This Father’s Day, we wanted to shed a spotlight on an issue that’s very close to our hearts.
Parenthood is no picnic, and both parents face highs and lows, struggles and triumphs. However, it is significantly more difficult for dads to successfully get support, or for their challenges to be acknowledged by other people.
Due to gendered stereotypes, outdated ideas of ‘gender roles’ and a cycle of diminishing mens’ mental health, many dads are currently not getting the support that they need to thrive as parents. So, we wanted to do our bit to address this situation.
Below, you can find out more about the current problem with our paternal care systems, the importance of giving more enhanced support to dads, and ways that you can connect the dads in your life to better support.
Does anyone ask new dads how they are feeling?
Current research reveals that, despite society’s progression towards equality and banishing outdated gendered expectations, there is still a lot of work to be done.
The BMC has recently published a highly insightful new report, titled "What kind of man gets depressed after having a baby?" - already indicating the subconscious trends of public opinion and within the medical sector.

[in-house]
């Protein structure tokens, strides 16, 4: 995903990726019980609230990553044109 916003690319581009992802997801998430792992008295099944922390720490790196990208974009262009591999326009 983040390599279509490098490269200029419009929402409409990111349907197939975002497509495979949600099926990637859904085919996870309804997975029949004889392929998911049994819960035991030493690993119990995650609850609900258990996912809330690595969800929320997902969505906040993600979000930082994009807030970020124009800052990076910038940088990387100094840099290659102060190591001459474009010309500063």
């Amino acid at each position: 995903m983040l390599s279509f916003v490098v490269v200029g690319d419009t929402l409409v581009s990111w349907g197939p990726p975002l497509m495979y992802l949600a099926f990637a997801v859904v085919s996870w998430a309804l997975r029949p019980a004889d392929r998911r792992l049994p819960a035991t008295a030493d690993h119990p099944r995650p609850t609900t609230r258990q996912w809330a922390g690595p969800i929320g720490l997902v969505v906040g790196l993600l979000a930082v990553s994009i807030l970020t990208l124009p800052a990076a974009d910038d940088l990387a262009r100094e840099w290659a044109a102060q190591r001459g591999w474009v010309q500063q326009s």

The report explored the rates of paternal depression, and how traditional expectations of what a man ‘should’ and’ shouldn’t’ be are still a major barrier between them and seeking professional help.
According to the BMC’s report, 10.4% of new dads experience depression. This figure is more than two times higher than the rate of men in general (4.8%).
Around 4–25% of new dads experience paternal postpartum depression during the first year of their child’s birth. What's more, this figure rises to 24-50% in men whose partner experiences maternal postpartum depression.
Despite this, just 3.2% of 2000 fathers whose partners were pregnant sought help for feelings of depression. When we compare this to the 13.6% of women who sought help for the same symptoms, it is clear that there is a major problem.
The BMC report also revealed that this issue is often furthered by medical professionals:
“During childbirth many fathers have reported being ignored by healthcare professionals and feeling invisible, uninvited and uncomfortable”. According to the report, just one fifth of nurses offered to provide fathers with support of any kind during the perinatal period.
What factors are fuelling this situation?
As you can imagine, this systematic denial of post paternal mental health problems is deeply complicated.
Generally speaking, the situation is a self-perpetuating cycle of men not being expected to experience mental health problems (either because it is ‘not masculine’ or because they ‘should focus on supporting their partner’). Then, this means less men feel comfortable to talk about their feelings, meaning it is easier for society to ignore, misunderstand, or outright forget about the issue.
Conventional ideas of masculinity hold many men in a vice, which means paternal postpartum depression is rarely reported by dads. They feel pressured to stay silent, and deal with these difficulties on their own, ‘like a man’.